We all recognise the spaced-out feeling of a missed night’s sleep. It can make us groggy and leave us unable to think straight. But just how long can you go without sleep?
Why Do We Need Sleep Anyway?
It might sound like a silly question, but when we think about sleep in evolutionary terms, we quickly realise it carries some serious drawbacks.
Sleep leaves us unconscious and vulnerable for several hours at a time. For animals out in the wild, sleep increases the risk of being ambushed and killed.
So, if it were possible for evolution to get rid of sleep, it seems an obvious thing to give up. So why do we sleep?
Research in this area is still pretty new, but scientists believe sleep might help our brains make adjustments, to renew and repair connections, and for our bodies to generally heal.
While it isn’t direct evidence of what sleep does for us, an interesting way of understanding sleep’s importance is to see how a lack of sleep impacts us.
What Happens When We Go Without Sleep?
In otherwise healthy adults, a few days of interrupted sleep or even full sleeplessness is unlikely to lead to serious health problems, but going without sleep does have an impact.
Side-effects of sleeplessness can include:
- Memory impairment
- Reduced coordination
- Reduced reasoning skills
- An increase in the likelihood of mood problems
Researchers are also interested in studying the long-term effects sleeplessness can have on our bodies.
The Problem of Testing Sleep Deprivation in Humans
Purposefully depriving someone of sleep is classed as torture and is against various human rights laws monitored by the United Nations.
As such, scientists can’t (and rightly won’t) subject people to long-term sleep deprivation. This means getting a definitive answer on how long we can survive without sleep isn’t easy.
We know that depriving animals of sleep for an extended length of time has serious, often lethal, consequences. For example, a 1995 study of rats deprived of sleep for two weeks showed serious metabolic problems. Within four weeks, the rats died.
Still, there are cases of people choosing to stay awake for long periods of time, and the results are fascinating.
Lasting Nearly Two Weeks Without Sleep
As the BBC reports, there is the now-famous case of Randy Gardner.
In 1963, 17-year-old Gardner, together with his friend Bruce McAllister, devised a science fair project that, if successful, wouldn’t just wow their classmates but would break a world record: They would stay awake longer than anyone else in the world.
At the time, the world record was held by a man from Honolulu who had managed to stay awake for 260 consecutive hours.
The pair enlisted the help of researcher William Dement of Stamford University. Despite symptoms like loss of coordination, memory problems, and even hallucinations, Randy broke the world record, going 264 hours or about 11 days without sleep.
Interestingly, Gardner appeared to suffer no long-lasting effects from his sleep deprivation experiment. In fact, within a few days of ending the experiment, and a lot of sleep, he was back in school apparently no worse off.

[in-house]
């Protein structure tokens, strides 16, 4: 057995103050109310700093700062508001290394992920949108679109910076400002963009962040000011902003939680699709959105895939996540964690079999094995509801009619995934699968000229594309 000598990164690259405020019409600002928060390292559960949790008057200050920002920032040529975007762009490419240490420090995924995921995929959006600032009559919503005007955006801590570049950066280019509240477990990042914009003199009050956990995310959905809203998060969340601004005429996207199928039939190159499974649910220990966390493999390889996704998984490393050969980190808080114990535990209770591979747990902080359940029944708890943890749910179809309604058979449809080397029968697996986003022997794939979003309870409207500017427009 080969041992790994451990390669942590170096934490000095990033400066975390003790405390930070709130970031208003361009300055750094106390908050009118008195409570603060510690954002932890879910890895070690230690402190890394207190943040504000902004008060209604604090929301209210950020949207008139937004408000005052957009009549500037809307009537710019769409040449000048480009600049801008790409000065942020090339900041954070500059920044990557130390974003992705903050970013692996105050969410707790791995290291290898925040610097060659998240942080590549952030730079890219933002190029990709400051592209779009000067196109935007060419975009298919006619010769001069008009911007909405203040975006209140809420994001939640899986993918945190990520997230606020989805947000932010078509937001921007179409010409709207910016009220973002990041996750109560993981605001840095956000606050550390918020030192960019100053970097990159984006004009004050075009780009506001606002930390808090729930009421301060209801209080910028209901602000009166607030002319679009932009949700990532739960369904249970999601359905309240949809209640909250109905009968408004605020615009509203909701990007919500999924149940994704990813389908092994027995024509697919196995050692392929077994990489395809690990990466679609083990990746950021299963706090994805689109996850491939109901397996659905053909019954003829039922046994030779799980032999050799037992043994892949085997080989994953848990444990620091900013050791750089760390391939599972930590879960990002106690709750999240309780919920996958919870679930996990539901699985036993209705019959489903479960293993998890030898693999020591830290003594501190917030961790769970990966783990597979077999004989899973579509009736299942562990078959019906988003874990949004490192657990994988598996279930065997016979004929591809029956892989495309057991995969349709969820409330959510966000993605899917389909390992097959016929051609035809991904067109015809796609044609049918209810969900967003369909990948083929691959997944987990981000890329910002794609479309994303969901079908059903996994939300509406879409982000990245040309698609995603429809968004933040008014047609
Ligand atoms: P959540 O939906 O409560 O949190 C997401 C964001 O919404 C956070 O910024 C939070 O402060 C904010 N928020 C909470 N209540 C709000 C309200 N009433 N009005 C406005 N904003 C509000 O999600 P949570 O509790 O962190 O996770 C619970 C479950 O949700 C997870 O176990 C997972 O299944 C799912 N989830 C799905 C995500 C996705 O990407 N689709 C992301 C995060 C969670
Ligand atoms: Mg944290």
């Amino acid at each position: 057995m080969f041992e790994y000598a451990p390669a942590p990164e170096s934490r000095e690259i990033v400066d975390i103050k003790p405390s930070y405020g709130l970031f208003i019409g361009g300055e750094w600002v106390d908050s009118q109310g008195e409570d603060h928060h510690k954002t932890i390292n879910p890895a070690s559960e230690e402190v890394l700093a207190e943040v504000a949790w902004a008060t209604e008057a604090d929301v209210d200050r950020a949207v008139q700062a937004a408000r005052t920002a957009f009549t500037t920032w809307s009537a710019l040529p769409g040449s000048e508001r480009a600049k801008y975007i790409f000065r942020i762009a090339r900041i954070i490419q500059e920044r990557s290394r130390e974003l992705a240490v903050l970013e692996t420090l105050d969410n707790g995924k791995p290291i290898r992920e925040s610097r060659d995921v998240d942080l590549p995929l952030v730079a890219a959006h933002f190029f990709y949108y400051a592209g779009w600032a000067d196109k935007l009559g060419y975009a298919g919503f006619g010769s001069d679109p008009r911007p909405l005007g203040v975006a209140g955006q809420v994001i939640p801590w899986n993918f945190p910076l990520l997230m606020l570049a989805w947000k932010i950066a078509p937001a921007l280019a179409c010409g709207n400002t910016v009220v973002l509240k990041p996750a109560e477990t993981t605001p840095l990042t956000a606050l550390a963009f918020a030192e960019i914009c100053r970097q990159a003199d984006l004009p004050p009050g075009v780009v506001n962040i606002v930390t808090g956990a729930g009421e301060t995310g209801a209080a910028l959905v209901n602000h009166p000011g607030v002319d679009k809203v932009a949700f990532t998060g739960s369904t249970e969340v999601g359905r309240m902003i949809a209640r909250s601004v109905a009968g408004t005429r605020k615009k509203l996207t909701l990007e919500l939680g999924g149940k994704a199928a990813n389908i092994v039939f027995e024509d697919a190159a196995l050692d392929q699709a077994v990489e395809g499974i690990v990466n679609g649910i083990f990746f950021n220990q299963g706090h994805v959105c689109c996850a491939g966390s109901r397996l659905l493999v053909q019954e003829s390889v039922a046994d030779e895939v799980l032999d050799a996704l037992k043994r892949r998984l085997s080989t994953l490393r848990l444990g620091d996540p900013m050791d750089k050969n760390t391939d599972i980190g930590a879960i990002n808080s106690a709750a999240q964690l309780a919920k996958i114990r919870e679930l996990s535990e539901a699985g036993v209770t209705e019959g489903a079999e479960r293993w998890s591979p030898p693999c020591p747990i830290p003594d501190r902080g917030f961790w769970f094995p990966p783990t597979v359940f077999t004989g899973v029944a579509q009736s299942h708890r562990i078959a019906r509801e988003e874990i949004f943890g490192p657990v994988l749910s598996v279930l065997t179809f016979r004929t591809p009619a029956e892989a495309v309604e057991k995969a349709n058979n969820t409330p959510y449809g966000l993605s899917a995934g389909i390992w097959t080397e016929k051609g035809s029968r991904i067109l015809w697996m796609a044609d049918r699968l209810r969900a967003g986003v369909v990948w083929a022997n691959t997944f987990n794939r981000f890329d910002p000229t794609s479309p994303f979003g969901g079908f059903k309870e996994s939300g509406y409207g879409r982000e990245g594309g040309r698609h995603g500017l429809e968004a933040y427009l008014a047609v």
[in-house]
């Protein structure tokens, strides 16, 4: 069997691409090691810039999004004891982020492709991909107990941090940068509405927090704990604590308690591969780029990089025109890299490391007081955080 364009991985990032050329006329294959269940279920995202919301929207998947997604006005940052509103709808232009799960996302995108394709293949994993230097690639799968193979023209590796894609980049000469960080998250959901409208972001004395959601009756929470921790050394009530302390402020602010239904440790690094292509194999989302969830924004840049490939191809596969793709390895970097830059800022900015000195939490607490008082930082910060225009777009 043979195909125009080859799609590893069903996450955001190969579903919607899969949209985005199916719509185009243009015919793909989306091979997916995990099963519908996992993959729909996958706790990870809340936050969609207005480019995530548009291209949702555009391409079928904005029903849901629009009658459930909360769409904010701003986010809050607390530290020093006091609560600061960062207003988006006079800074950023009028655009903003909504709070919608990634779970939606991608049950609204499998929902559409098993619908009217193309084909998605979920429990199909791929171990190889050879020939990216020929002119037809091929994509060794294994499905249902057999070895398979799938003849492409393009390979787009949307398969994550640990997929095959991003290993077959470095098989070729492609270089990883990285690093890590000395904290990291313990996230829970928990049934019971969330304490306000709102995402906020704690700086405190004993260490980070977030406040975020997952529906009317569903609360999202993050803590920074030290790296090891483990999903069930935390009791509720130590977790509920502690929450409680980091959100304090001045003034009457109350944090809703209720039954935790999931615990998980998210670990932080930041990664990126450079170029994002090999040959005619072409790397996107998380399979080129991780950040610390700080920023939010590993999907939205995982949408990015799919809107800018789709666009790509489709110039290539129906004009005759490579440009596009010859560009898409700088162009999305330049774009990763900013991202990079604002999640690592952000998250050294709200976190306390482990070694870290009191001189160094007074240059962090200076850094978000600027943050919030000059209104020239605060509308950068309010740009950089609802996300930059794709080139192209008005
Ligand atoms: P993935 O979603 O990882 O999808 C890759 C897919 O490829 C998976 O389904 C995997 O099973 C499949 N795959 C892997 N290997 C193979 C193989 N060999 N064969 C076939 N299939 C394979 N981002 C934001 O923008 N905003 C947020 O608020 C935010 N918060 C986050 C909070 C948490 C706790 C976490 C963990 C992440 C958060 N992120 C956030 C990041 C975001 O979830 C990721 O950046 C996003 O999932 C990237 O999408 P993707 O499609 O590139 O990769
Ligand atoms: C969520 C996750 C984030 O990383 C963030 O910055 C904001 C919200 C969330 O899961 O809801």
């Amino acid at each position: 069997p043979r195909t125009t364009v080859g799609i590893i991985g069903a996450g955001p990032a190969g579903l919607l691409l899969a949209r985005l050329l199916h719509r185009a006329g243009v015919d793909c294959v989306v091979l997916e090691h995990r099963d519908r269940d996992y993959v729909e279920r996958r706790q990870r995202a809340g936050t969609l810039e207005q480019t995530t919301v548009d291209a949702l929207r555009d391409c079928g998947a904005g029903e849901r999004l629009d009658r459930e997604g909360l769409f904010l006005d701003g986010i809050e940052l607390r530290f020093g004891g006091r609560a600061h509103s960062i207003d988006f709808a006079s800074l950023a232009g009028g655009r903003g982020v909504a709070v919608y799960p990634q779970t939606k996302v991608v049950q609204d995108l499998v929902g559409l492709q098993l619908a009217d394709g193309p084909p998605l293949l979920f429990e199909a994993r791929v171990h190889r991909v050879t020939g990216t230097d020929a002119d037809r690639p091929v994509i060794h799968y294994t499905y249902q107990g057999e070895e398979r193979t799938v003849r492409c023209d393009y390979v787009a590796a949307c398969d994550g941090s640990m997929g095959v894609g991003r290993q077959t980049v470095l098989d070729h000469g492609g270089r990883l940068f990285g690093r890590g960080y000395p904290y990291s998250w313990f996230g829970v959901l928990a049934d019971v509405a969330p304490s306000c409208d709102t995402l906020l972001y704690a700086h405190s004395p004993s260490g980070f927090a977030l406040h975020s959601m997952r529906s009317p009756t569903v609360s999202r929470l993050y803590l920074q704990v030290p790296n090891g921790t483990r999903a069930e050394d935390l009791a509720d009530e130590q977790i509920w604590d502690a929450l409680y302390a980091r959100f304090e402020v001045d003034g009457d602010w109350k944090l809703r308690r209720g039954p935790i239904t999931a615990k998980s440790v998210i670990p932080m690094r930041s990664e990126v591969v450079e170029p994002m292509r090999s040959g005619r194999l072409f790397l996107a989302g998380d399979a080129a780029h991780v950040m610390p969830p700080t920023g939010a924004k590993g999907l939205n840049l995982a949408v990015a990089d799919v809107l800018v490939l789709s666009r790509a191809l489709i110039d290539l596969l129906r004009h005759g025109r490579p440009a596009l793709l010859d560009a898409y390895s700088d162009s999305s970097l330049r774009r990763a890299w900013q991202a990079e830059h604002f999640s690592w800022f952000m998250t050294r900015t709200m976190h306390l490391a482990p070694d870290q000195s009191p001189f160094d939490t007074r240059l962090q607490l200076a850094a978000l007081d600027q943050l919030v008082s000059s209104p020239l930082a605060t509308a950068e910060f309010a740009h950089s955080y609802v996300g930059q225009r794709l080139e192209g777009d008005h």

The story doesn’t end there though. While Gardner seemed to suffer no health complications at the time, in later life Gardner reported years of insomnia. We don’t know if his earlier sleep experiment contributed to this problem, but it is an interesting addition to the story.
Nevertheless, Randy Gardner was a physically fit teenager and his sleep experiment probably shows us the upper limits of how long most people can go without sleep and remain healthy.
However, there are some rare cases where people have, unfortunately, developed conditions leading to prolonged sleepless nights, and the impact is devastating.
Rare Genetic Conditions Show Sleep Deprivation Effects
Among a range of health problems that can cause sleep deprivation, there is a condition known as Fatal Familial Insomnia or FFI.
FFI impacts the part of our brain that controls our sleep cycle. Symptoms usually first show up when the person with this genetic difference is around 40-60 years old. The condition has many symptoms but a key problem is chronic sleep disturbance.
Typically, people with Fatal Familial Insomnia will develop issues such as heart problems and a greater chance of picking up infections. Usually, sufferers will die within six to 36 months of first showing symptoms.
While FFI is an extremely rare genetic disorder, it shows how much the body relies on consistent sleep and how, when our sleep is severely compromised for long periods of time, it is bad for our health and even dangerous.
Scientists still don’t have a definitive answer to how long we can go without sleep, but as Randy Gardner’s story shows, it’s possible to last around 11 days without sleep. Any longer than that and the risk of serious health problems seems extremely high.
What is clear from the research we do have is just how critical sleep is to not just our survival, but to our living an enjoyable life with a good working memory and stable mood.
So it’s important we don’t think of sleep as an afterthought, but that we put sleep right at the heart of our health and wellness routines along with exercise and eating right.
Do you have experience of sleeplessness? How did you fight it? Let us know in the comments below.